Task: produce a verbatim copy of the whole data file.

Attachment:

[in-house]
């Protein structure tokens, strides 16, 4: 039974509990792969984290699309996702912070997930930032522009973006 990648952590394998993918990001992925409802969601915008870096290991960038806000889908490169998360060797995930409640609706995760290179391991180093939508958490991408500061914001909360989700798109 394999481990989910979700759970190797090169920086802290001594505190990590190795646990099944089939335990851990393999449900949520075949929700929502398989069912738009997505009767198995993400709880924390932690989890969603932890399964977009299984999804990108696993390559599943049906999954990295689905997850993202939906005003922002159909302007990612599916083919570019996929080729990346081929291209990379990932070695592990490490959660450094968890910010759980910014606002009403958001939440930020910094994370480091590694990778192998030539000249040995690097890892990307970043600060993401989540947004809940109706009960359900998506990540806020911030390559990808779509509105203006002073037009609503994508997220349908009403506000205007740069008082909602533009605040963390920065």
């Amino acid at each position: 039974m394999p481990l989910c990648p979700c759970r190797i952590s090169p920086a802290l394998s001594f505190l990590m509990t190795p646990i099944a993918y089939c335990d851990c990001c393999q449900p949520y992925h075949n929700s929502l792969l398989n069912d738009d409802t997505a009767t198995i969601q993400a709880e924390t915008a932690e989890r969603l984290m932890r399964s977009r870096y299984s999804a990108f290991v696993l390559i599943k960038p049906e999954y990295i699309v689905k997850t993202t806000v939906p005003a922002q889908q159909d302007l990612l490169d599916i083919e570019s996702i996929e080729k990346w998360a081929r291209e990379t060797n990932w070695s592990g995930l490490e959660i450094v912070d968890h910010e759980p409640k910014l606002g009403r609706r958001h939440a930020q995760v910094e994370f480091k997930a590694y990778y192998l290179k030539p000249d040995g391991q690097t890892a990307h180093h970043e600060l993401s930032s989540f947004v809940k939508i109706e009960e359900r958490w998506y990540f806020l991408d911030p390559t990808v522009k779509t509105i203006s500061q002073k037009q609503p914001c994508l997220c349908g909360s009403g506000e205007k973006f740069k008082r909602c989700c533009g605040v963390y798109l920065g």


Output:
[in-house]
């Protein structure tokens, strides 16, 4: 039974509990792969984290699309996702912070997930930032522009973006 990648952590394998993918990001992925409802969601915008870096290991960038806000889908490169998360060797995930409640609706995760290179391991180093939508958490991408500061914001909360989700798109 394999481990989910979700759970190797090169920086802290001594505190990590190795646990099944089939335990851990393999449900949520075949929700929502398989069912738009997505009767198995993400709880924390932690989890969603932890399964977009299984999804990108696993390559599943049906999954990295689905997850993202939906005003922002159909302007990612599916083919570019996929080729990346081929291209990379990932070695592990490490959660450094968890910010759980910014606002009403958001939440930020910094994370480091590694990778192998030539000249040995690097890892990307970043600060993401989540947004809940109706009960359900998506990540806020911030390559990808779509509105203006002073037009609503994508997220349908009403506000205007740069008082909602533009605040963390920065």
């Amino acid at each position: 039974m394999p481990l989910c990648p979700c759970r190797i952590s090169p920086a802290l394998s001594f505190l990590m509990t190795p646990i099944a993918y089939c335990d851990c990001c393999q449900p949520y992925h075949n929700s929502l792969l398989n069912d738009d409802t997505a009767t198995i969601q993400a709880e924390t915008a932690e989890r969603l984290m932890r399964s977009r870096y299984s999804a990108f290991v696993l390559i599943k960038p049906e999954y990295i699309v689905k997850t993202t806000v939906p005003a922002q889908q159909d302007l990612l490169d599916i083919e570019s996702i996929e080729k990346w998360a081929r291209e990379t060797n990932w070695s592990g995930l490490e959660i450094v912070d968890h910010e759980p409640k910014l606002g009403r609706r958001h939440a930020q995760v910094e994370f480091k997930a590694y990778y192998l290179k030539p000249d040995g391991q690097t890892a990307h180093h970043e600060l993401s930032s989540f947004v809940k939508i109706e009960e359900r958490w998506y990540f806020l991408d911030p390559t990808v522009k779509t509105i203006s500061q002073k037009q609503p914001c994508l997220c349908g909360s009403g506000e205007k973006f740069k008082r909602c989700c533009g605040v963390y798109l920065g």